General Battery Safety

Do not store or transport external batteries (18650, 20700 etc) without using a case. Carrying loose external batteries in your pocket or purse poses a major safety hazard, as it is possible that the positive and negative terminals of the batteries may be shorted by keys or other metallic objects. Shorted batteries will catch fire or explode.

Never leave batteries charging unattended. Do not charge when you go to sleep or leave the house. There is a risk of fire with any lithium battery due to the nature of their chemistry.

If a battery is showing any signs or damage, has been dropped or crushed, do not use it.

It is not safe to use external batteries (18650, 20700 etc) with any signs of damage to the protective casing.

Dual / Triple Mods

In any device that uses multiple batteries it is crucial that the batteries discharge at the same rate, otherwise one battery may be put under a greater load resulting in that battery operating outside of its safe limits. When a battery is overloaded there is a risk of venting, thermal runaway and fire.

The batteries you use in a multi-battery device must be the same make and model, purchased at the same time, and must only be used together (typically referred to as marrying your batteries). Charge all batteries to full capacity before first use.

Though some multi-battery devices can be charged via micro USB, we strongly recommend an external charger. External chargers are much better at balanced charging and are safer and faster. When recharging married batteries you must charge both batteries to full capacity before reuse.

We recommend rotating your batteries between cycles to ensure even wear.

Mechanical Mod Safety Guide

Before using a mechanical mod (or mech mod) there are a few things to take into consideration.

Mechanical mods use lithium-ion batteries, but unlike regulated mods mechanical mods have no safety features (e.g short protection, overcharge protection or overheat protection). Without safety features a lithium battery can be dangerous without the proper precautions. It is crucial you understand these before choosing a mechanical mod, especially for vapers new to using an unregulated device.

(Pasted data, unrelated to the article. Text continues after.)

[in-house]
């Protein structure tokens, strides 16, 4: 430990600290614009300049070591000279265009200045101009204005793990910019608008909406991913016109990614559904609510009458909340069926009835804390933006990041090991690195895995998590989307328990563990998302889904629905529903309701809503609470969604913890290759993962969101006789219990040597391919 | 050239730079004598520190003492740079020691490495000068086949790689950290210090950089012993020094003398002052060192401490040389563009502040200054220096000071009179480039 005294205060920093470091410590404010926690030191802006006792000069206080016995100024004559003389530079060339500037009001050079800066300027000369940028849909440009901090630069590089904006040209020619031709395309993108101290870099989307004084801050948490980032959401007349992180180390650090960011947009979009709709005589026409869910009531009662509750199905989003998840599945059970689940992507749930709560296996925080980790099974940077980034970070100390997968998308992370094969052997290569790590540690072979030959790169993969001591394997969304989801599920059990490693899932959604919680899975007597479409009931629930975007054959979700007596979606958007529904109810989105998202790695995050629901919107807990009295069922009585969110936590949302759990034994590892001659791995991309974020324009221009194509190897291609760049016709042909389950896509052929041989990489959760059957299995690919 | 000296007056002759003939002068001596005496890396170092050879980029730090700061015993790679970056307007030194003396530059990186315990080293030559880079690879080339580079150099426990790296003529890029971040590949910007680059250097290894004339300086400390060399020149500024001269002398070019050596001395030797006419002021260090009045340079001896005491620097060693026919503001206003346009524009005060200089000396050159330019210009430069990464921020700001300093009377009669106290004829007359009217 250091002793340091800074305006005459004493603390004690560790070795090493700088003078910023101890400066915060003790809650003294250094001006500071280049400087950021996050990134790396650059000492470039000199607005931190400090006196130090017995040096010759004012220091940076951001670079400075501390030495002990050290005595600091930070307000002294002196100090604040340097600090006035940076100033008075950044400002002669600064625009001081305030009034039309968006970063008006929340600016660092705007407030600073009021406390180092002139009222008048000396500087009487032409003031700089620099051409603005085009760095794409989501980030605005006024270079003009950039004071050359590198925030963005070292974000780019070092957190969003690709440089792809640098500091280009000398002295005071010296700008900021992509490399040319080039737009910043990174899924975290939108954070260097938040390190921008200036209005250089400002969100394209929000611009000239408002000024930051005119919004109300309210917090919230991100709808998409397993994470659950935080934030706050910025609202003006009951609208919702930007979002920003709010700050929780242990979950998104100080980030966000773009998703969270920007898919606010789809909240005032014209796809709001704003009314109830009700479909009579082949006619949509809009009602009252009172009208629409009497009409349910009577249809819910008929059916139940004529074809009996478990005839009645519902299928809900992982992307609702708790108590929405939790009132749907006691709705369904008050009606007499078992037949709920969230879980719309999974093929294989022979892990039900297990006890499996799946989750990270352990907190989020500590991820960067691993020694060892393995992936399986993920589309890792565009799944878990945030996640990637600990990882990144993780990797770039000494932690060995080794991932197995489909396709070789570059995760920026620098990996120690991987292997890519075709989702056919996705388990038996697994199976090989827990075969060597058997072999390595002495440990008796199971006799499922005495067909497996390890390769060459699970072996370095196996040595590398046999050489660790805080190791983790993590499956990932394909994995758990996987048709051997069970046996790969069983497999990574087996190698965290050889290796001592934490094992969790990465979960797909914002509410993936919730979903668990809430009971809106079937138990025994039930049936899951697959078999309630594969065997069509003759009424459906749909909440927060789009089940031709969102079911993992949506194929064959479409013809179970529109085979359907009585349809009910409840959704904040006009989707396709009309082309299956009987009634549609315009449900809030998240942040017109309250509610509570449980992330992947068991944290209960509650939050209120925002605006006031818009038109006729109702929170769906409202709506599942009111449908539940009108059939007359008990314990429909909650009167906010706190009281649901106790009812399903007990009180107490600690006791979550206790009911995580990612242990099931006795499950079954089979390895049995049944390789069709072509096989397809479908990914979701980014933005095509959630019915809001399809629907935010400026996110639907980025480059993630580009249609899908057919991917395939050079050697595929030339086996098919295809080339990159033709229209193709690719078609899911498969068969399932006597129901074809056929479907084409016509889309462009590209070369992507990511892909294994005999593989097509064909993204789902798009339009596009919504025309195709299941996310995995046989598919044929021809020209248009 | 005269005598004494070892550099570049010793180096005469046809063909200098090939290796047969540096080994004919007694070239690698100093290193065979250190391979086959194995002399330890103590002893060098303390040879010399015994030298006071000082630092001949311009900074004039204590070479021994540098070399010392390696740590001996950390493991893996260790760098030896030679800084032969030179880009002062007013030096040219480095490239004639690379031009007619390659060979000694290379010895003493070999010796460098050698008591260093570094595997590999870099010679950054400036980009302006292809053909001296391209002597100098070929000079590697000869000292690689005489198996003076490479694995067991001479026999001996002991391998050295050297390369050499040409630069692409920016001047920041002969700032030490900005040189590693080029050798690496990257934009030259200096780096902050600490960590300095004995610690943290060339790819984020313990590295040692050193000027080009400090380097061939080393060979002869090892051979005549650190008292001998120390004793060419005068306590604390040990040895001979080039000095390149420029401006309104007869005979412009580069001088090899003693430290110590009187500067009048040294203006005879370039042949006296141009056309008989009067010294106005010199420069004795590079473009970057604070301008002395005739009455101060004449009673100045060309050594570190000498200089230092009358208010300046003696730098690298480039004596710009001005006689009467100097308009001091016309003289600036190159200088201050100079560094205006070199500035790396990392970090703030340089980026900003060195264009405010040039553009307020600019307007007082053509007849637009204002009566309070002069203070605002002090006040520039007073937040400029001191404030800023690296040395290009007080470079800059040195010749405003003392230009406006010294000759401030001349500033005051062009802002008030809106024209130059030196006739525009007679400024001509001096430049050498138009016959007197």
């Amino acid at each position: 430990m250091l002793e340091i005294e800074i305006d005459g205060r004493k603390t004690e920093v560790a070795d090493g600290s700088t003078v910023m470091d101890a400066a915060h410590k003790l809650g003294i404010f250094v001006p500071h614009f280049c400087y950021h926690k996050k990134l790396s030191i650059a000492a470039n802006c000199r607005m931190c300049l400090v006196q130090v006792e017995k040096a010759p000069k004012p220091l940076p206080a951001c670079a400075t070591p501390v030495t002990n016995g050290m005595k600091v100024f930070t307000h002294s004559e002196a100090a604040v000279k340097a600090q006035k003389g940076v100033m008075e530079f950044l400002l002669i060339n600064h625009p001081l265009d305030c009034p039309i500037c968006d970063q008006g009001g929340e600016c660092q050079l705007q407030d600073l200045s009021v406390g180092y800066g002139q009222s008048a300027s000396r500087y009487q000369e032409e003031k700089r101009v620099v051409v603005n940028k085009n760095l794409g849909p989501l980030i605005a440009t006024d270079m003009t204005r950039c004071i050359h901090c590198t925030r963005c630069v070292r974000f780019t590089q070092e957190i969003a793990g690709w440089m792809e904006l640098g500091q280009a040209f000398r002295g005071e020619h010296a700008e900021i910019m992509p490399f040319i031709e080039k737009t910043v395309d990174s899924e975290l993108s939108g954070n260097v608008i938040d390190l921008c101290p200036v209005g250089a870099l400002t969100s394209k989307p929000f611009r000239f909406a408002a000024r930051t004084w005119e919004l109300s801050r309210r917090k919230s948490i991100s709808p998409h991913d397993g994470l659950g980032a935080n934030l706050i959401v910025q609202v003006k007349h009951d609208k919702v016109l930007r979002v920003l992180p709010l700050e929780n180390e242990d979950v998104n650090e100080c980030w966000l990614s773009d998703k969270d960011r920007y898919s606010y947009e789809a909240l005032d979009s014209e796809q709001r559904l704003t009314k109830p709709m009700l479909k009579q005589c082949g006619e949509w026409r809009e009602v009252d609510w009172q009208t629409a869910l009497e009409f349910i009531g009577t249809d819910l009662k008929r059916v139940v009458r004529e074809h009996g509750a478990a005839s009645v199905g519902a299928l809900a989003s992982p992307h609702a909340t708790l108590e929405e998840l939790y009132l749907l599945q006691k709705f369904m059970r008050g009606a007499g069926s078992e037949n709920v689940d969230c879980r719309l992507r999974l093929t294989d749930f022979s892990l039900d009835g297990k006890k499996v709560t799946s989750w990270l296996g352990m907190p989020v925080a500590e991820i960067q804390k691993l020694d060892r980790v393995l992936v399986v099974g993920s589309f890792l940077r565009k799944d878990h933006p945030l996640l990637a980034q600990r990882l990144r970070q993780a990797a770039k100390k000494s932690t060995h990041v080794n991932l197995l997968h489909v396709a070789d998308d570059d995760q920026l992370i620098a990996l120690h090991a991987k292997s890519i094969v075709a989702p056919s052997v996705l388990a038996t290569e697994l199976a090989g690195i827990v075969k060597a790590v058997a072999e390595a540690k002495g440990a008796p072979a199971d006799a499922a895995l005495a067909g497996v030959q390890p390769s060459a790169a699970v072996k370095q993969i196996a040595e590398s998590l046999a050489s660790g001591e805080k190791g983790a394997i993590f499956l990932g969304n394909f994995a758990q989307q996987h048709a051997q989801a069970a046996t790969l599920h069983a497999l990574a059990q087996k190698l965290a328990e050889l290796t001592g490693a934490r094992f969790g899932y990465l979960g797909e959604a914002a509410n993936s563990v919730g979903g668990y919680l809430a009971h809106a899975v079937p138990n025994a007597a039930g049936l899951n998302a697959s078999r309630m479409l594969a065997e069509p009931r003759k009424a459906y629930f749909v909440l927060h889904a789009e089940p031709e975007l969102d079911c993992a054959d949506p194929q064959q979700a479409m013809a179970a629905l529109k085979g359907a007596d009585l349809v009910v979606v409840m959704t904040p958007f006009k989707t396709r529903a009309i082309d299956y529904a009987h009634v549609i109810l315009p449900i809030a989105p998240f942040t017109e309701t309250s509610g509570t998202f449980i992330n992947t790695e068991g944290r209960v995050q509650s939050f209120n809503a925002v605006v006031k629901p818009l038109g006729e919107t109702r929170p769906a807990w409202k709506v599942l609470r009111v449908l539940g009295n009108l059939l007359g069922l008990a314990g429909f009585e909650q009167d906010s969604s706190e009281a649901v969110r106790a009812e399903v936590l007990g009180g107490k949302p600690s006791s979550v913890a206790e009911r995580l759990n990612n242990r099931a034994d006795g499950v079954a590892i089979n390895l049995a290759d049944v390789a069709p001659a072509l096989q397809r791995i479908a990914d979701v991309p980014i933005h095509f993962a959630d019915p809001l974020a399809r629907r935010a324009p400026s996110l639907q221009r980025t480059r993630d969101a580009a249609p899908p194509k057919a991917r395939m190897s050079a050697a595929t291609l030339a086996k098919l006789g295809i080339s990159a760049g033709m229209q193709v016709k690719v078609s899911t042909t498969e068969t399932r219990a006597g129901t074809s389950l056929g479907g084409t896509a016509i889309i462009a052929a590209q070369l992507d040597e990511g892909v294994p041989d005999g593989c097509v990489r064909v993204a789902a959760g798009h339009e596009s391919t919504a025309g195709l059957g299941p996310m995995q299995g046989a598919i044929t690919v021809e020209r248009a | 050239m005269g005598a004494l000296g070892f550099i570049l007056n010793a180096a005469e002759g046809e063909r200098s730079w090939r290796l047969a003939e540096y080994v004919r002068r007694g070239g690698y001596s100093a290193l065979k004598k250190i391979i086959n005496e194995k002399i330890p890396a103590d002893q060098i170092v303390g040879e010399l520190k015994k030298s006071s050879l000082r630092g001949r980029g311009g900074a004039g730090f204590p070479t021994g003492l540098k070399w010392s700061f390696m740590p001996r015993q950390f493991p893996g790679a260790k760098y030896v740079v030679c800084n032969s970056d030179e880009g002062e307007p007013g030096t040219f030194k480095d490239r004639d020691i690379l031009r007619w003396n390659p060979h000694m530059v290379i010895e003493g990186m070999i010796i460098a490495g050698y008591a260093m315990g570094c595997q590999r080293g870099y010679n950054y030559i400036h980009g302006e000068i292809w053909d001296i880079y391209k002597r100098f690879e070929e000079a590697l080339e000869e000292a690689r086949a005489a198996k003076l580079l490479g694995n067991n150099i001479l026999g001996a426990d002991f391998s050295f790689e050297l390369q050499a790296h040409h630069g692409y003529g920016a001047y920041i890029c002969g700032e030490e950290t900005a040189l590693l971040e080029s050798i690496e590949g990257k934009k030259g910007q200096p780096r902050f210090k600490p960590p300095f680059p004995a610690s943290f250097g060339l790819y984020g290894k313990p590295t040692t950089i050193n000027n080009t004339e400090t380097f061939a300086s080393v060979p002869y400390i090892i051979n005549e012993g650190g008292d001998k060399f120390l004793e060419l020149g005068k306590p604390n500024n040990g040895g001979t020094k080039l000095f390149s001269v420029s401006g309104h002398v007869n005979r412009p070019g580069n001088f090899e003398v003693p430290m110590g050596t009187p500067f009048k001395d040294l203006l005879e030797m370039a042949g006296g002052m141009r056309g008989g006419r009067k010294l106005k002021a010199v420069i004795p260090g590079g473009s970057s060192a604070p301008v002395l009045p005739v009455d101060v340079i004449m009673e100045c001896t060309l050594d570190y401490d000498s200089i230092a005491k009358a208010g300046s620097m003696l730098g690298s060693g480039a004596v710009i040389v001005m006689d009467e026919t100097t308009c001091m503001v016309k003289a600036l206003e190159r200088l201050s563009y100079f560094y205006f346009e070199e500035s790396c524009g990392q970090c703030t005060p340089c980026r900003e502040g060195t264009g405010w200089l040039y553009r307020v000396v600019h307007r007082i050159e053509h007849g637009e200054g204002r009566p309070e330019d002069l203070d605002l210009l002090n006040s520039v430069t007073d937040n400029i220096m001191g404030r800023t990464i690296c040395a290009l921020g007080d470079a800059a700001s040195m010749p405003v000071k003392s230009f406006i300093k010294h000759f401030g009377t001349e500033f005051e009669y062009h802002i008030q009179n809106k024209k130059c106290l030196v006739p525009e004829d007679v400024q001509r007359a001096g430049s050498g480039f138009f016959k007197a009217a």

Mechanical mods are great to use with the proper understanding. Mechanical mods don't have screens or adjustable settings so you are left with unadulterated power and no complex electronic components, making them generally more reliable, efficient and sturdy than most regulated mods.

Proper Precautions

Only use reputable batteries

The big battery manufacturers are Sony, Panasonic, LG and Samsung. It’s best to get a battery from one of these manufacturers as they are reliable, consistent in quality and have been manufactured specifically for high drain devices like vapes.
Batteries not sold by the aforementioned suppliers are likely rewrapped batteries, and possibly lower quality batches, often with false or misleading limits on them. If the battery information sounds too good to be true, it probably is.

All of the batteries available on our website are authentic and sourced from reputable suppliers.

Only use a battery within safe limits (and know the safe limits of your battery)

All 18650 batteries have a “continuous discharge rating” measured in amps. Do not draw more current (measured in Amps or “A”) than what is rated on your battery or you risk venting or damaging your battery and/or mod. If the battery draws an excessive amount of current for too long it will go into thermal runaway and start venting, potentially catching fire and/or exploding.

Different models of batteries have different ratings, be sure to get one appropriate for what you’re using it for.

Know how to calculate your current

You need to know the current (how many amps) you will be drawing from your battery with a given build to ensure you aren't drawing more current than the battery can safely provide. For this you need an ohm reader or a regulated mod which accurately measures resistance.

To calculate your current use the following rule; current = voltage/resistance.
For example you’ve got a 0.5ohm build on your RDA and you’re using a 4.2V(max voltage) Sony VTC4 18650. Therefore, current (A) = 4.2/0.5. You will be drawing 8.4 amps, well within the 30amp rating a VTC4 battery can safely provide.

Make sure you’re not shorting your battery

If your battery has a hard short you can quickly vent your battery. Check your builds on a regulated mod if you’re unsure of them.

Don't over discharge your batteries

Don't over discharge your batteries, only discharge your batteries down to 3.2 volts. Going lower than this will quickly shorten their life span. You will notice a decrease in power when they get this low. Use a multimeter, regulated mod or advanced battery charger to check the voltage of your batteries.

Do not invert your battery/batteries

The body of your mechanical mod is negative, this means if your battery wrap gets nicked or damaged and the negative of the battery touches it will be less likely to short.

Only use batteries which have undamaged wraps.

If the wrap of your battery is damaged the metal outer of the battery can come into contact with the mod and cause it to short.

Get someone who knows how to re-wrap your battery or dispose of it.

VAPE BANDIT LIMITED will not be held responsible or liable for any injury, damage, or defect, permanent or temporary that may be caused by the improper use of a Li-ion (Lithium-ion), LiPo (Lithium-ion Polymer) and any rechargeable battery/batteries. Please read the above battery safety information from us and have a basic understanding of the batteries you are using and how to care for them properly.